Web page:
Panel recommends sweeping changes in clinical trials
Umbrella body mooted to oversee accreditation of institutions and for setting up ethics panels
An official expert committee has recommended major changes in the guidelines for approval of new drugs, clinical trials and banning of medicines.
It suggested setting up of a council to oversee the accreditation of institutions, clinical investigators and institute ethics committees for clinical trials in the country.
The six-member Prof. Ranjit Roy Chaudhury Expert Committee, set up in February this year, said clinical trials can only be carried out at accredited centres. Both the principal investigator of the trial, and the ethics committee of the institute should be accredited. Only those trials conducted at such centres should be accepted by the Drugs Controller General of India (DCGI), it said.
Seeking to set up a Central Accreditation Council, the panel said the selection of assessors for accreditation and of experts to review new drug applications and other purposes should be made by a random procedure from a Roster of Experts.
Focussing on the importance of informed consent from each participant for clinical trials, the panel said any departure or violation from the approved process should result in blacklisting of the Principal Investigator for at least up to 5 years.
In circumstances where special groups of people who have diminished capacity to protect their interests are involved, the guardian can give consent and this should be witnessed by an independent person who also has to sign the document. Audiovisual recording of the informed consent process should be undertaken and the documentation preserved, adhering to the principles of confidentiality, it said.
Appreciating the recommendations, S. Srinivasan of the All India Drug Action Network and Low Cost Standard Therapeutics (LOCOST), however, said not many institutions would be able to meet the criteria. He also told The Hindu that the report was silent on whether clinical trials should be covered under the Right to Information Act.
Further, it calls for replacing the existing 12 drug advisory committees by a single broad expertise-based Technical Review Committee to ensure speedy clearance of applications without compromising on quality of data and rules and regulations.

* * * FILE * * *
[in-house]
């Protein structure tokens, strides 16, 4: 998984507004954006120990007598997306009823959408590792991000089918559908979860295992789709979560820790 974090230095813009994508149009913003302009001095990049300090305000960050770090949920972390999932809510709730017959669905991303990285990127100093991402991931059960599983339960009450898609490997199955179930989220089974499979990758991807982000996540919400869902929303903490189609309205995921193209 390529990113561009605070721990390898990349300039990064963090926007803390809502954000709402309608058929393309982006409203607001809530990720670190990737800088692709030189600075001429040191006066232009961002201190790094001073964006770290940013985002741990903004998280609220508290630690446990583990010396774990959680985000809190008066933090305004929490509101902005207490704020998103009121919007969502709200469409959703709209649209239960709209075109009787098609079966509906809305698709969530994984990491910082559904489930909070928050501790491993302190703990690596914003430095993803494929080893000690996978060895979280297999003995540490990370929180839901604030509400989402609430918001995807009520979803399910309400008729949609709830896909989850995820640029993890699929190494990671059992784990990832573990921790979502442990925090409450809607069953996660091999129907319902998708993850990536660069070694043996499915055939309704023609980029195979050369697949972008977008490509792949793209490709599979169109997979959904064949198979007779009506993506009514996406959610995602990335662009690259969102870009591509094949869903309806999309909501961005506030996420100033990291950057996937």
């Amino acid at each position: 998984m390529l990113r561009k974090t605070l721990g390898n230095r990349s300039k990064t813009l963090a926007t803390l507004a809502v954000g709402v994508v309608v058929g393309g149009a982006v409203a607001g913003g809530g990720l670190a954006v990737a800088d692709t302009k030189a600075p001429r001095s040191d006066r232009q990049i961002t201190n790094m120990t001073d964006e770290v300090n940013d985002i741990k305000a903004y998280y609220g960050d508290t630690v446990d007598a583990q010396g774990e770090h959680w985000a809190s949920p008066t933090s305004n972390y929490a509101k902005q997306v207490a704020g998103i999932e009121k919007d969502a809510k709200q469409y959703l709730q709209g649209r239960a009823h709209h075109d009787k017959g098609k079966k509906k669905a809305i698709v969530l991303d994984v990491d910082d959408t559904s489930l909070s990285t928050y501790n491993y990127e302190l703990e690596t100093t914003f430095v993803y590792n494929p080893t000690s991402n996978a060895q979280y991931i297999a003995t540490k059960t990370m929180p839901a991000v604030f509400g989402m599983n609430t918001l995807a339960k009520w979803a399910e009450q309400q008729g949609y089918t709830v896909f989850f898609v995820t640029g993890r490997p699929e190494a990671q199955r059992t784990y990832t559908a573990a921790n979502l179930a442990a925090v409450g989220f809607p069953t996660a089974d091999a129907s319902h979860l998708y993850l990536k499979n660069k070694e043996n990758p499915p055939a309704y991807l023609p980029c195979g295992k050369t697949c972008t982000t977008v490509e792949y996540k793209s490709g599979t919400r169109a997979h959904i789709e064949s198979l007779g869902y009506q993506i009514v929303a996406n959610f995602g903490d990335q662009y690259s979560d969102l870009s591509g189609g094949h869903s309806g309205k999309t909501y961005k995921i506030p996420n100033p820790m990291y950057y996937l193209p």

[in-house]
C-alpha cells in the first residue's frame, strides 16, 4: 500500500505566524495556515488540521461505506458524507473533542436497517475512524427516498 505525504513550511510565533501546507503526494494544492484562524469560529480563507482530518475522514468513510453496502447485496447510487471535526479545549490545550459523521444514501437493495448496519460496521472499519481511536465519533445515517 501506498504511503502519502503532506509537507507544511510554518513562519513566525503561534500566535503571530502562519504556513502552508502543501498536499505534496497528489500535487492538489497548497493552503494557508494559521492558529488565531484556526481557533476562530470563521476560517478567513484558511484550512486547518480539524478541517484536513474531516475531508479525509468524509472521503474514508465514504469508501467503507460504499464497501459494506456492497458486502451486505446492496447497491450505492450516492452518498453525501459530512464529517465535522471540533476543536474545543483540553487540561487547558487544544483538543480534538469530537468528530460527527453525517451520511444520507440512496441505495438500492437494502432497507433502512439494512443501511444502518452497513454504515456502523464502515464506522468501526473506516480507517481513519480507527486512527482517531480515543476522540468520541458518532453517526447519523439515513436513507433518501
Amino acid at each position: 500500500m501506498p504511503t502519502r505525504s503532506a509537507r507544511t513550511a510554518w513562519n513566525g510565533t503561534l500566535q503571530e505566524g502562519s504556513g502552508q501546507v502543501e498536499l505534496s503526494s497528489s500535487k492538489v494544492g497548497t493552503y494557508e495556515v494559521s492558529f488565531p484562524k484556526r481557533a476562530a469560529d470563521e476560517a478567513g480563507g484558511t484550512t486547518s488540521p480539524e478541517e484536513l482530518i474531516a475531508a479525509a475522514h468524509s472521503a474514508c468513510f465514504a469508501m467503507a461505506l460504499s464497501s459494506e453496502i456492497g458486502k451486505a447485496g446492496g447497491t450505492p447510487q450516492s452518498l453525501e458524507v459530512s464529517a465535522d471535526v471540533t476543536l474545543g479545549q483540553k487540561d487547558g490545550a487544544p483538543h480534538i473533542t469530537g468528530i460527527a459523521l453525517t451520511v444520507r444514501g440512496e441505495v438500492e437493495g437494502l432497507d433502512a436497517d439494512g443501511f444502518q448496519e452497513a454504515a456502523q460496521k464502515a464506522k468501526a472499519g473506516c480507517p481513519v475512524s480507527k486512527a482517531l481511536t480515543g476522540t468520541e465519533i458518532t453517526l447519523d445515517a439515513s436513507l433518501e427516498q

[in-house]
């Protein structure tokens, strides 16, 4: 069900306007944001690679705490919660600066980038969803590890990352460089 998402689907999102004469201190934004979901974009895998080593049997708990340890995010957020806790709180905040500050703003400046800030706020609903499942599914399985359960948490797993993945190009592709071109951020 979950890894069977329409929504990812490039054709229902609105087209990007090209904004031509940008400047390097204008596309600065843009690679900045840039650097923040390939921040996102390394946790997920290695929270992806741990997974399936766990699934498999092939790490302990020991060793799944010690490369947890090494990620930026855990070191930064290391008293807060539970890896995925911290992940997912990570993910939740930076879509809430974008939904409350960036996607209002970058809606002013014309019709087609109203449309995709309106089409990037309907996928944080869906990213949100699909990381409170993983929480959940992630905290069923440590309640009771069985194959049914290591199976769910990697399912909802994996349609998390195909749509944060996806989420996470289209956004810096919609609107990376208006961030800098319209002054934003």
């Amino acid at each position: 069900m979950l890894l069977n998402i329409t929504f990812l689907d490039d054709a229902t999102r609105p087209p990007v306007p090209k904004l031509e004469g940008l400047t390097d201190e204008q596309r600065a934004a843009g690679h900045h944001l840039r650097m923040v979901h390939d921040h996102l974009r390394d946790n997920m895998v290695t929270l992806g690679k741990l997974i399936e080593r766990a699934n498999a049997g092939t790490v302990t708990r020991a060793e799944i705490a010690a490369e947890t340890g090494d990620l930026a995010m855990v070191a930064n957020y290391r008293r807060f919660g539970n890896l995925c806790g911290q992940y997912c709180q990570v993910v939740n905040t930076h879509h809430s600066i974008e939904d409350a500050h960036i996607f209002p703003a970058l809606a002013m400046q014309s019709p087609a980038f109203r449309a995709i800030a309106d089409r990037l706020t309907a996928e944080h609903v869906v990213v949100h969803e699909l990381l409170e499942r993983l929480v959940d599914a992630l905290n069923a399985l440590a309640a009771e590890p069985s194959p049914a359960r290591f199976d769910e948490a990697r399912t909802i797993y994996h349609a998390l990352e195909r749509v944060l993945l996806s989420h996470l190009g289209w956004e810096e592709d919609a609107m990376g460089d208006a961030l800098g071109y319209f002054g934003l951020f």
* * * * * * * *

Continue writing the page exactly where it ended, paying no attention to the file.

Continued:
On compensation for adverse effects (AE) or serious adverse effects (SAE) during trial, the committee puts the onus of responsibility on the sponsor investigator for providing medical treatment and care to the patient at his/their cost till the resolution of the AE/SAE. This is to be given irrespective of whether the patient is in the control group, placebo group, standard drug treatment group or the test drug administered group.
However, it does not favour paying of compensation for injury or death due to totally proven unrelated causes. In all other cases of death or injury/disability, compensation should be paid to the participant or his legal heirs.
In cases of clinical trials being carried out on patients suffering from terminal illnesses such as cancer, compensation may be payable if the ethics committee, after deliberation, is of the considered opinion that “there is an increase in the number of SAEs occurring in such a patient as compared to standard treatment, and which may be irreversible; or life expectancy has been severely curtailed.” The panel is of the view that Phase I to IV clinical trials of all new entities developed in and to be marketed in India would need to be carried out here.
Drugs, which have already been on the market in well-regulated countries with good post-marketing surveillance (PMS) for more than four years and which have a satisfactory report, may be granted marketing licence, subject to strict PMS for four to six years, it said.
It further said a Special Expert Committee should be set up independent of the Drug Technical Advisory Board to review all drug formulations in the market and identify drugs which are potentially hazardous and/or of doubtful therapeutic efficacy.